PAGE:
This week has been one in which I have stayed close to home. No travels outside Kingston though being in Kingston has been quite different as I have the privilege of using a car at the moment. I realise my experience here would have been very different if I had always had access to a car, and it would have been a much more limited experience, though the occasional use of one is quite delightful! Cars are unquestionably a symbol of status here and when driving there are some clear assumptions about who I am. When I walk I generate considerable curiosity as white women in their fifties simply do not walk around Kingston and it causes some confusion, this appears to engage people as there is lots of conversation as I travel through the city. However driving a large SUV I fit expectations much more easily and it is interesting how this changes the interactions with people who are no longer curious about who I am as I fit their expectations. This makes me much more isolated from life on the street. Unquestionably life takes less effort with the use of a car but it is instructional to experience the difference and appreciate the opportunities I have had given a closer connection to the life style of the majority with less access to material luxuries.
The youth programme has been very busy. More schools are using the programme which demonstrates the importance of the programme but increases the frustration at the potential lack of funding come December. We are struggling with a location for the programme as it has outgrown the facility at the Peace Centre but there are no funds for securing an alternative. It is humbling to realise that $300 per month cannot be found to ensure the students have an adequate space to learn in.
There is considerable concern about funding from the Ministry of Education for even the basics as the government embarks upon an austerity budget. The level of debt is higher and the GNP is lower. The troubles have had an impact on tourism, many of the countries assets have been sold off. The economic difficulties seem overwhelming with a disproportionate amount of government funding being allocated to defence and policing. It will be interesting to see if the Public Service Transformation Process and Community Renewal Plan, two major government initiatives, can be implemented and can make a difference.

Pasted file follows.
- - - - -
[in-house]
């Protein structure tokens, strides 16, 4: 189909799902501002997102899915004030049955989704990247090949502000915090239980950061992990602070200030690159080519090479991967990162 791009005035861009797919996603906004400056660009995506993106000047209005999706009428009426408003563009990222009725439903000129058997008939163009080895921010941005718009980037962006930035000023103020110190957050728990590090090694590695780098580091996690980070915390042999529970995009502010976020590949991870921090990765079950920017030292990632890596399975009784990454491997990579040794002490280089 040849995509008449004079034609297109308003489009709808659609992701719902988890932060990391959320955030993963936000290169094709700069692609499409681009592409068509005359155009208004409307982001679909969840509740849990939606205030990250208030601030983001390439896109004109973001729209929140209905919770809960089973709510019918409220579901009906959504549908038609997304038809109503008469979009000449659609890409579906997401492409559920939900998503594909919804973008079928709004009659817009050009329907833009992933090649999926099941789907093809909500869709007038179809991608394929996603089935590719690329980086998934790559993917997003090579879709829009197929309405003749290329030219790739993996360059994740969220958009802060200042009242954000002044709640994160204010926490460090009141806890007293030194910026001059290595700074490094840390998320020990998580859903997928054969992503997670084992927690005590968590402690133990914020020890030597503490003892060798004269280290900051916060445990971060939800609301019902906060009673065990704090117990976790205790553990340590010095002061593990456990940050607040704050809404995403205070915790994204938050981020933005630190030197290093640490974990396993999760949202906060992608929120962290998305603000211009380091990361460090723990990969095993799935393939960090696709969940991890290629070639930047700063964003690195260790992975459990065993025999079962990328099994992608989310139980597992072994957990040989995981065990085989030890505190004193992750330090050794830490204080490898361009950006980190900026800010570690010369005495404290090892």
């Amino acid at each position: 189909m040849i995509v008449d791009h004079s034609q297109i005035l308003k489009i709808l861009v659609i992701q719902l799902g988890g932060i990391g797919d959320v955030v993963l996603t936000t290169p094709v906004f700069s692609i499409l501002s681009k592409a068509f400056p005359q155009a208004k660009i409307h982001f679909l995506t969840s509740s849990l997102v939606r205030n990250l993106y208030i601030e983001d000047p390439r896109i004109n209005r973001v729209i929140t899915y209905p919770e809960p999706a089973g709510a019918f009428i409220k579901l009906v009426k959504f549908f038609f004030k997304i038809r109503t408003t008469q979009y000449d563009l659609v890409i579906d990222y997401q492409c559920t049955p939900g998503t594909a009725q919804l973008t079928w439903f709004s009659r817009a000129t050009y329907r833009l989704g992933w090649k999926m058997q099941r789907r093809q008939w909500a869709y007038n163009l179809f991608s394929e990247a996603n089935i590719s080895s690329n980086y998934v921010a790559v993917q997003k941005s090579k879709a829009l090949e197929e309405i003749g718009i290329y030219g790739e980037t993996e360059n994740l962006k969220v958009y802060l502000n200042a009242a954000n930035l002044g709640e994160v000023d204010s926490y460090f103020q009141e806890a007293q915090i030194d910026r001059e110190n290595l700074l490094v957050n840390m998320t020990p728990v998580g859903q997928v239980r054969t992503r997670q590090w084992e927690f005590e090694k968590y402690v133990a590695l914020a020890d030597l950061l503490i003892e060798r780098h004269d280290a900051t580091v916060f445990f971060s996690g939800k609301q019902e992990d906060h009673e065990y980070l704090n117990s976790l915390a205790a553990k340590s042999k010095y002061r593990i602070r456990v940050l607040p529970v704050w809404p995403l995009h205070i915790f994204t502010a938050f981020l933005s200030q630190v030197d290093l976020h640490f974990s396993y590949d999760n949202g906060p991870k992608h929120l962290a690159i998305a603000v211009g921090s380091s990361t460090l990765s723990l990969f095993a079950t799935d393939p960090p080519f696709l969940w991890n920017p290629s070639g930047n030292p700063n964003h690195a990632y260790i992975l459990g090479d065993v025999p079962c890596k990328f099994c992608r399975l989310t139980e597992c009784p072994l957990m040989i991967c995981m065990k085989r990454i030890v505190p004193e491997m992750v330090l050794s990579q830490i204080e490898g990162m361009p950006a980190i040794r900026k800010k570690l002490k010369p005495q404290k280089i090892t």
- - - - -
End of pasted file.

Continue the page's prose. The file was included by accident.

As usual the week offered a variety of activities for me one of which included being the CUSO-VSO representative at a reception for a Canadian Delegation of representatives from the National Judicial Institute and the Federation of Justice (though this has a much longer official name!) The eight person delegation was here for a week to explore the possibility of a partnership with the Judiciary in Jamaica to provide training and development and transformation of the administrative processes. It was apparent that the Canadian delegation was impressed with the capacity in Jamaica and looking forward to taking the next steps. The Chief Justice of Jamaica was extremely gracious to both the delegation and CUSO-VSO for its support in bringing the delegation to Jamaica. It was a very enjoyable evening.
My evenings and weekend have been spent at the house in the company of dogs, parrot and fish and it is lovely. I continue to enjoy the garden which has benefited from regular rain this week and enjoy the greetings I get from the dogs as I get home. The absence of hurricanes makes the task of house sitting a relaxed endeavour, though I am well prepped in use of generator, pump and support should a hurricane develop! Next week brings a week of participation in training sponsored by UNICEF which will mean I will not get much time at the youth programme. It will be a different kind of week...